White Star Revisited

Table of Contents

Title Page
The Editor's Notebook
Edmund Fitzgerald
Marine News
More About the Steamboats to Hamilton
The November Meeting
White Star Revisited
Ship of the Month No. 53 King Edward
Late Marine News
Table of Illustrations

In our Ship of the Month article last month we featured the passenger steamer WHITE STAR and with the help of Lorne Joyce we can now pass along a bit more information. WHITE STAR was built in 1897 at Montreal and in our last issue we stated that the Oakville Navigation Company was her first operator. As it now develops, this was not so. She was not purchased by that firm until 1899, so we are now faced with the problem of not knowing what she did during her first two years of life.

The Oakville Navigation Company was formed in the spring of 1899 when the sum of $25,000 was subscribed by a group of local merchants and fruit growers in order to ensure the existence of a regular steamship service for Oakville. The existing service operated by the steamer GREYHOUND was very unsatisfactory and the ships of the Hamilton Steamboat Company were unable to call at Oakville regularly because of the shallowness of the harbour. The founding group consisted of Allan S. Chisholm, T. C. Hagaman, George Andrew, John McDonald and W. H. Speers. Hedley Shaw of Foulds and Shaw who owned the flour mill at Oakville was named president of the Oakville Navigation Company at its formation. The company bought WHITE STAR, apparently from a St. Lawrence River operator, and placed her on the Oakville service under the command of Capt. William Boyd. Her purser was W. S. Davis who in 1902 became general manager, secretary and treasurer of the company.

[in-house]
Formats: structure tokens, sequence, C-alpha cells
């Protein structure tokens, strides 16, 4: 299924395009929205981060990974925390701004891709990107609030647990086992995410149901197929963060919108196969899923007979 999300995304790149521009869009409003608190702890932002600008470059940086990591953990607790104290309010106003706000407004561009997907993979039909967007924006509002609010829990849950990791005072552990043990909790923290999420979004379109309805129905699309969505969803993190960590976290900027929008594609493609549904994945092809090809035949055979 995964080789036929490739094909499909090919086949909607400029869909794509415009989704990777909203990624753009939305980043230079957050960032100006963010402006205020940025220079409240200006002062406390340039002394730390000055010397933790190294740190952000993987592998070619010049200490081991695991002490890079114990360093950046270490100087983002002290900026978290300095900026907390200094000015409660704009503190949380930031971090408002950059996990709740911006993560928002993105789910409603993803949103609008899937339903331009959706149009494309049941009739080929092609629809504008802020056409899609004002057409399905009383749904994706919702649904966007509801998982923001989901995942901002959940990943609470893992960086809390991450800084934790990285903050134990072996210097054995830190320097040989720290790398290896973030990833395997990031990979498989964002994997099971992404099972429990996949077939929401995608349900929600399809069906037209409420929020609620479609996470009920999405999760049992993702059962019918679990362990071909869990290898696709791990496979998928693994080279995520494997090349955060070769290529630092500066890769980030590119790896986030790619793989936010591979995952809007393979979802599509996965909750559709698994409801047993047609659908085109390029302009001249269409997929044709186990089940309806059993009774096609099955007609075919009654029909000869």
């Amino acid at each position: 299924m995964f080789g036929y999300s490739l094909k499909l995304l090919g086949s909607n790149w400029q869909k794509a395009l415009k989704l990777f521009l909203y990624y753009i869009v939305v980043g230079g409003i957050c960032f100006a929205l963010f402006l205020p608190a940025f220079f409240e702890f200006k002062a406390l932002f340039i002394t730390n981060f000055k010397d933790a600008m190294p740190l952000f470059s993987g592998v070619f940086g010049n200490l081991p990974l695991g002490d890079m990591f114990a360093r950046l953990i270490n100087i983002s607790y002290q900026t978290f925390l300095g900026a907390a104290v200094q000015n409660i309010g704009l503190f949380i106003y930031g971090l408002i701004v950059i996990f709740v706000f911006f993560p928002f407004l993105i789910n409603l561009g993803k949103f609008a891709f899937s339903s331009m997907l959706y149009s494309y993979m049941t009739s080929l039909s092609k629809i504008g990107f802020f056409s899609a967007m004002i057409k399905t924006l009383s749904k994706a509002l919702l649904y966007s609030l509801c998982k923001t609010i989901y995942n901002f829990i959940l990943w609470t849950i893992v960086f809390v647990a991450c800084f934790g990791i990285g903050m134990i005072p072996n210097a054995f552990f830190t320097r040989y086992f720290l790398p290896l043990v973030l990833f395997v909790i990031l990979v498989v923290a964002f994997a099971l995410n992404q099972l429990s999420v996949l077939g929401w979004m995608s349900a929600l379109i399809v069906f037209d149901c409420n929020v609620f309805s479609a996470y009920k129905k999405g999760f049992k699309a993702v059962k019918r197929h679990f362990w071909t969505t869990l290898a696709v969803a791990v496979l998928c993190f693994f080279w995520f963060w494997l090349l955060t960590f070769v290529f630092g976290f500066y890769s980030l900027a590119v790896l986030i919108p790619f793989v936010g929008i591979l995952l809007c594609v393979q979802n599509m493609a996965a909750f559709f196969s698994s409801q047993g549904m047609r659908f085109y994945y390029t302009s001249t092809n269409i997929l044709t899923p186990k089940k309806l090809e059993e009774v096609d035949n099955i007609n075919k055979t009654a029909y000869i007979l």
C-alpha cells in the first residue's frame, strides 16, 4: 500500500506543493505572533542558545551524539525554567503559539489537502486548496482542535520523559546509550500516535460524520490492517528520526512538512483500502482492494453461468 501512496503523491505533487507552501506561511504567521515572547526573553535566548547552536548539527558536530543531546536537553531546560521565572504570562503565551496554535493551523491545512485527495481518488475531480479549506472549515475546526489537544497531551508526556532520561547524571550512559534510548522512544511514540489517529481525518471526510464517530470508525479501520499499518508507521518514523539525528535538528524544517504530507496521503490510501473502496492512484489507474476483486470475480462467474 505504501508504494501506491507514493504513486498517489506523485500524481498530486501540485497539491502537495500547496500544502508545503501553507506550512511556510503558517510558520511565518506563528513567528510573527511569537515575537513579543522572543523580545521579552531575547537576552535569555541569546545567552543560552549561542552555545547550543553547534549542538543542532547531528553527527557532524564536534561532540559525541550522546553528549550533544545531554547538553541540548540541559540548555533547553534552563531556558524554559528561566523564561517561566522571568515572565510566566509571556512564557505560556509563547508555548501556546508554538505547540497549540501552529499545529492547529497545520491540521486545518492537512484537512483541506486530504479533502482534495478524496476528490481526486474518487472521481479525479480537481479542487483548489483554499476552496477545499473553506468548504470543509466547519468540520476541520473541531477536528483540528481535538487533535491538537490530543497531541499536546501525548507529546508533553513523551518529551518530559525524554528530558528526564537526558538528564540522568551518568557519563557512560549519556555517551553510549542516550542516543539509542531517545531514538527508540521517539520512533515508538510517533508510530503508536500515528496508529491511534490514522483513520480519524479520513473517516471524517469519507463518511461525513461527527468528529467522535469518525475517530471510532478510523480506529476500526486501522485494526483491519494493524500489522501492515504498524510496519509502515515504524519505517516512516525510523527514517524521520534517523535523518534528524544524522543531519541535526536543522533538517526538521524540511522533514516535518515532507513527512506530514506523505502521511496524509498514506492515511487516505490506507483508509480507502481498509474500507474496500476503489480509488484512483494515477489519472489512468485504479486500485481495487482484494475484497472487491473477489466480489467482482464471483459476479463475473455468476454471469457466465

Later in his career, Hedley Shaw set up a flour mill at St. Catharines using machinery and materials taken from a dormant mill at Oakville. This was the beginning of the Maple Leaf Milling Company and Hedley Shaw was its founder. Mills were soon set up at Thorold and Welland, and in 1911 the big mill at Port Colborne was opened.


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